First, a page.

Tag Archive

Accessible Reading and Braille

The Louis Braille Traveling Exhibit opens today at the California Braille and Talking Book Library

The Louis Braille Traveling Exhibit opens today at the California Braille and Talking Book Library, 900 N Street in Sacramento,  California.

The exhibit will run September 1st through 25th (excluding Labor Day) from 9 a.m. to 5 p.m. A related event will feature a talk and book signing by C. Michael Mellor, author of “Louis Braille: A Touch of Genius” on September 9 at 2 p.m., followed by a reception in the outdoor fragrance garden. The Society for the Blind will co-sponsor this event with the Braille & Talking Book Library.

For more information about the Sacramento exhibit and author  talk,  call the California Braille and Talking Book Library at (916) 654-0640, (800) 952-5666 (toll free in CA), or email btbl@library.ca.gov.

The exhibit will go on to appear in several locations around the country, well into next year. Find out if it will be near you – see the schedule at http://www.nbp.org/ic/nbp/louis/louis_tour.html

Read about C. Michael Mellor’s ‘ Louis Braille: A Touch of Genius’  at http://www.nbp.org/ic/nbp/LB.html

Job Opening Revised: Administrator for California’s Orientation Center for the Blind

We are seeking an Administrator for California’s Orientation Center for the Blind (OCB).  This position is a full-time, permanent civil service position with the State of California Department of Rehabilitation, and it offers great benefits and a pleasant, safe work environment.  The OCB campus is located in Albany, CA, on the eastern shore of the San Francisco Bay.  The climate is mild year-round and the air fresh from sea breezes.  OCB offers free parking and is located within easy access to public transportation.  The salary starts at $5576 or more per month, with merit salary increases leading to $6727 per month.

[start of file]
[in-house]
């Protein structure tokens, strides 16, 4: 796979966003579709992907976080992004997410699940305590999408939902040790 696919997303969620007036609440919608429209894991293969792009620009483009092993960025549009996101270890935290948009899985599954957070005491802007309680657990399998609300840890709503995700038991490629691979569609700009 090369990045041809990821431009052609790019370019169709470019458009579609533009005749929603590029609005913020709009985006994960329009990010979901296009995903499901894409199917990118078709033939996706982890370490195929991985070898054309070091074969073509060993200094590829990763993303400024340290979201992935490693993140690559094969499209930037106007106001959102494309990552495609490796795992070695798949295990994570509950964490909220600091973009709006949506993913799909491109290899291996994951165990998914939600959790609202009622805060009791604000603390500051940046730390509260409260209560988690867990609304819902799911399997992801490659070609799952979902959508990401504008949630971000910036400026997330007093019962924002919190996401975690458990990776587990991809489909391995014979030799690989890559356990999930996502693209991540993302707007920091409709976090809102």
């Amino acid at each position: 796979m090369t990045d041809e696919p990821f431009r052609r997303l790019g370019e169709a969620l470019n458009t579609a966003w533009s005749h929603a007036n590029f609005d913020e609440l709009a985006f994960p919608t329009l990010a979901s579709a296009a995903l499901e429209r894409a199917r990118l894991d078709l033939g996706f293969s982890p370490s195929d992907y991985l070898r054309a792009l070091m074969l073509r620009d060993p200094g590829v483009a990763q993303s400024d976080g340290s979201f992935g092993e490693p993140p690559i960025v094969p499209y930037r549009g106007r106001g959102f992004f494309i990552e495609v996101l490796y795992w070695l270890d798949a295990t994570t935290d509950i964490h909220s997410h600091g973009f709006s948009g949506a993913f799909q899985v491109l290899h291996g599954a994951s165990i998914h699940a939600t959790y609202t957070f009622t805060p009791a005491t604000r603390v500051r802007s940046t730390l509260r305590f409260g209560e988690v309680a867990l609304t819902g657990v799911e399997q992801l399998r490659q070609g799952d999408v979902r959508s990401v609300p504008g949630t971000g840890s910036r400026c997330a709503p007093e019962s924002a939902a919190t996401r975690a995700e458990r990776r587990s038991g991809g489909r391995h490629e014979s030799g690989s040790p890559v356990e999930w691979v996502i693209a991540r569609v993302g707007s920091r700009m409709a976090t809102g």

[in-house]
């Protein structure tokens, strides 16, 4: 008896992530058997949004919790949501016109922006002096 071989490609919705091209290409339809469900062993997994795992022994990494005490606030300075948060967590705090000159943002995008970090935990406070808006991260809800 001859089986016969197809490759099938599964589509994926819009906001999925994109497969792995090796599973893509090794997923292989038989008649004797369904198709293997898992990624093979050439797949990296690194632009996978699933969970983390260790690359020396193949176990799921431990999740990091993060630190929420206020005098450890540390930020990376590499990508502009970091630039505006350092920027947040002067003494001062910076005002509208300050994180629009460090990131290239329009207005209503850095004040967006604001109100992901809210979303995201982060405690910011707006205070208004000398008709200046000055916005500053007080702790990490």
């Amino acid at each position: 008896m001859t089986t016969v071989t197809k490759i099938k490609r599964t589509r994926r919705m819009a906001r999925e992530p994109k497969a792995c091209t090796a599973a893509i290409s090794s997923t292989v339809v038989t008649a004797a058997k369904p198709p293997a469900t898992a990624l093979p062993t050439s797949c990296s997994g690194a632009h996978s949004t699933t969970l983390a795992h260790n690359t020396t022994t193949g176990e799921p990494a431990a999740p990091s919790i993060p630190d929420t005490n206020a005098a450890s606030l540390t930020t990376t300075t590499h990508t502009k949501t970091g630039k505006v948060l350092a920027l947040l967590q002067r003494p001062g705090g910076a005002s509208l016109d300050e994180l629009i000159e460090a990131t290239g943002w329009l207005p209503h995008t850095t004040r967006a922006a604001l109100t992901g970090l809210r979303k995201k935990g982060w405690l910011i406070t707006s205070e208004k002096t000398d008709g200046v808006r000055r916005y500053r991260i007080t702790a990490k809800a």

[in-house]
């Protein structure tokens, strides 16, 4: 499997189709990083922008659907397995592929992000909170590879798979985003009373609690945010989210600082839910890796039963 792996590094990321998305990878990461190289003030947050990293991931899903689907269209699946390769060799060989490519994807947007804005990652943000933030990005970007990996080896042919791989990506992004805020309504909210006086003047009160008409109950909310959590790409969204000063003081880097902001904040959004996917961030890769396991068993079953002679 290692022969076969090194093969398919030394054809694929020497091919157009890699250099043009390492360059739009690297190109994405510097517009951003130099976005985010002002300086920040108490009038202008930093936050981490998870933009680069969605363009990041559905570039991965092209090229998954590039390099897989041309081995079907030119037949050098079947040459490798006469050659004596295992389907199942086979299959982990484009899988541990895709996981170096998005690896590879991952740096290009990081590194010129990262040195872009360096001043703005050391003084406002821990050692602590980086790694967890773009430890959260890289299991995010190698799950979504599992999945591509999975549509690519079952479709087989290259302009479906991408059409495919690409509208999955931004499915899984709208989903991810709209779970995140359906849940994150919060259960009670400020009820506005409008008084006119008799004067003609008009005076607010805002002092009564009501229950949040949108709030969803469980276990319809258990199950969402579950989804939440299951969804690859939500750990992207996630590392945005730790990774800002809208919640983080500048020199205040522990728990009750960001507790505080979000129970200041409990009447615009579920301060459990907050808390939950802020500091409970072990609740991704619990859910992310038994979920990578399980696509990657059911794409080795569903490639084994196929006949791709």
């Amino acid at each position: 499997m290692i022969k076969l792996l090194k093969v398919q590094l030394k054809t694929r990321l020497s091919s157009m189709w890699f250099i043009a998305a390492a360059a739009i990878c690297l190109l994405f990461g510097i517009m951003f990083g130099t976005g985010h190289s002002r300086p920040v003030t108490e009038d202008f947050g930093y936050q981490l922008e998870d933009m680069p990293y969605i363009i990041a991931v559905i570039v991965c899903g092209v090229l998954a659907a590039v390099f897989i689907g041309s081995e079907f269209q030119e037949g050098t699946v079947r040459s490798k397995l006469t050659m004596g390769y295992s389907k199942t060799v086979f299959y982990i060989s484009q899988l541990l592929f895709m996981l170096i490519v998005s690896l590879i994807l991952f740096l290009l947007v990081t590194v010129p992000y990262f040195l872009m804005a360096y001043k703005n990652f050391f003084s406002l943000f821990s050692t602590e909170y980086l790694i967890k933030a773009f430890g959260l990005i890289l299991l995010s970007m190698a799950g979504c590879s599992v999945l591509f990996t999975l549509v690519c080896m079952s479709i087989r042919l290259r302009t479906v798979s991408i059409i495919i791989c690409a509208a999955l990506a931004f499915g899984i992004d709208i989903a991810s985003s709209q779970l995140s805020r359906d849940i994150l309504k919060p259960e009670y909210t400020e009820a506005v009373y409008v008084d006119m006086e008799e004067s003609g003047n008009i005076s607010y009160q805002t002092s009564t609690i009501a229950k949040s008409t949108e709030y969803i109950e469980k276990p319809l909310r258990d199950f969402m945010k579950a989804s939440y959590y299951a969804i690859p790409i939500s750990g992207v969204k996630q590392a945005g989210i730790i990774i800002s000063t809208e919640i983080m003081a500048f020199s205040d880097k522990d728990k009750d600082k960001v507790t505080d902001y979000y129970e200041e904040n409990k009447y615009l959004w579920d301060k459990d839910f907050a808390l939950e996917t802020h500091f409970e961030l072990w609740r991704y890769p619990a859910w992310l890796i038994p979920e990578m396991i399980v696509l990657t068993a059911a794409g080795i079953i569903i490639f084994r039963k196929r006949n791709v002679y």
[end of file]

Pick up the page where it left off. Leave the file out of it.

The OCB Administrator is responsible for the operation of a three-acre residential training center that assists up to 36 adults adjust to vision disabilities and prepare for independent living and employment.  He/she supervises staff consisting of teachers, counselors, clerical and administrative support staff.

This Administrator position will be filled at the level of a Staff Services Manager II (SSM II).  The minimum qualifications the SSM II for persons outside of CA civil service include four years of increasingly responsible analytical experience in the fields of management, personnel, fiscal, planning, program evaluation, or other related analytical experience.  At least one year of this experience must have been at the supervisor level.  In addition, a college degree is required.   While not a requirement for the SSM II exam, the Administrator position itself does require proficiency in Braille.

If you would like to apply and compete for this OCB Administrator position, you must take the following two steps:
1.    Take and pass the on-line SSM II examination (see link below)